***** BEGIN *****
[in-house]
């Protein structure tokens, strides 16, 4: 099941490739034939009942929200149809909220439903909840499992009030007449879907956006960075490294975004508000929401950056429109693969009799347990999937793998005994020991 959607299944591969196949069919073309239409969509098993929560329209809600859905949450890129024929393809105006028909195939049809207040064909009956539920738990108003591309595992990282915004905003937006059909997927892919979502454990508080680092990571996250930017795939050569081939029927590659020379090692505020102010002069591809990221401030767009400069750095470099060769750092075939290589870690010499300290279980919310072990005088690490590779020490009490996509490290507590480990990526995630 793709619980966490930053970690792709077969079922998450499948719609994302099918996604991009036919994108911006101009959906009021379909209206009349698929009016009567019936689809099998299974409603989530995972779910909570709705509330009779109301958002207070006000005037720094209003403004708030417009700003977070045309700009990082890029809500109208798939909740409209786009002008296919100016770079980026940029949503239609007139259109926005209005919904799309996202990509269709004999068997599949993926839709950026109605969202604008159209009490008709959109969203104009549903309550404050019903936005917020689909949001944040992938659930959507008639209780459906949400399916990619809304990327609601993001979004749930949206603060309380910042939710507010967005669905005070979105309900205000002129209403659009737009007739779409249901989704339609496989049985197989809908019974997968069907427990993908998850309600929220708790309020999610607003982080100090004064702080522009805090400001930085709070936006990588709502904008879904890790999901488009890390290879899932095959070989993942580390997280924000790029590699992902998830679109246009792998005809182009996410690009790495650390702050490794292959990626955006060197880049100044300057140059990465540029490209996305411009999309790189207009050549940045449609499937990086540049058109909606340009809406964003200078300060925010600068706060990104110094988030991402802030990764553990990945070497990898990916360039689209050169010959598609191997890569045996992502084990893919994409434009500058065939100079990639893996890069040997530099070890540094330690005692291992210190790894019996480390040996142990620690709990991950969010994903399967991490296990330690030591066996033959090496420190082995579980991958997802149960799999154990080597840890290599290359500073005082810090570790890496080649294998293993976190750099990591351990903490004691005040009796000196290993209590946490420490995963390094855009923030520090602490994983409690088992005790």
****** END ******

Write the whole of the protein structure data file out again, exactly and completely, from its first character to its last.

[in-house]
């Protein structure tokens, strides 16, 4: 099941490739034939009942929200149809909220439903909840499992009030007449879907956006960075490294975004508000929401950056429109693969009799347990999937793998005994020991 959607299944591969196949069919073309239409969509098993929560329209809600859905949450890129024929393809105006028909195939049809207040064909009956539920738990108003591309595992990282915004905003937006059909997927892919979502454990508080680092990571996250930017795939050569081939029927590659020379090692505020102010002069591809990221401030767009400069750095470099060769750092075939290589870690010499300290279980919310072990005088690490590779020490009490996509490290507590480990990526995630 793709619980966490930053970690792709077969079922998450499948719609994302099918996604991009036919994108911006101009959906009021379909209206009349698929009016009567019936689809099998299974409603989530995972779910909570709705509330009779109301958002207070006000005037720094209003403004708030417009700003977070045309700009990082890029809500109208798939909740409209786009002008296919100016770079980026940029949503239609007139259109926005209005919904799309996202990509269709004999068997599949993926839709950026109605969202604008159209009490008709959109969203104009549903309550404050019903936005917020689909949001944040992938659930959507008639209780459906949400399916990619809304990327609601993001979004749930949206603060309380910042939710507010967005669905005070979105309900205000002129209403659009737009007739779409249901989704339609496989049985197989809908019974997968069907427990993908998850309600929220708790309020999610607003982080100090004064702080522009805090400001930085709070936006990588709502904008879904890790999901488009890390290879899932095959070989993942580390997280924000790029590699992902998830679109246009792998005809182009996410690009790495650390702050490794292959990626955006060197880049100044300057140059990465540029490209996305411009999309790189207009050549940045449609499937990086540049058109909606340009809406964003200078300060925010600068706060990104110094988030991402802030990764553990990945070497990898990916360039689209050169010959598609191997890569045996992502084990893919994409434009500058065939100079990639893996890069040997530099070890540094330690005692291992210190790894019996480390040996142990620690709990991950969010994903399967991490296990330690030591066996033959090496420190082995579980991958997802149960799999154990080597840890290599290359500073005082810090570790890496080649294998293993976190750099990591351990903490004691005040009796000196290993209590946490420490995963390094855009923030520090602490994983409690088992005790």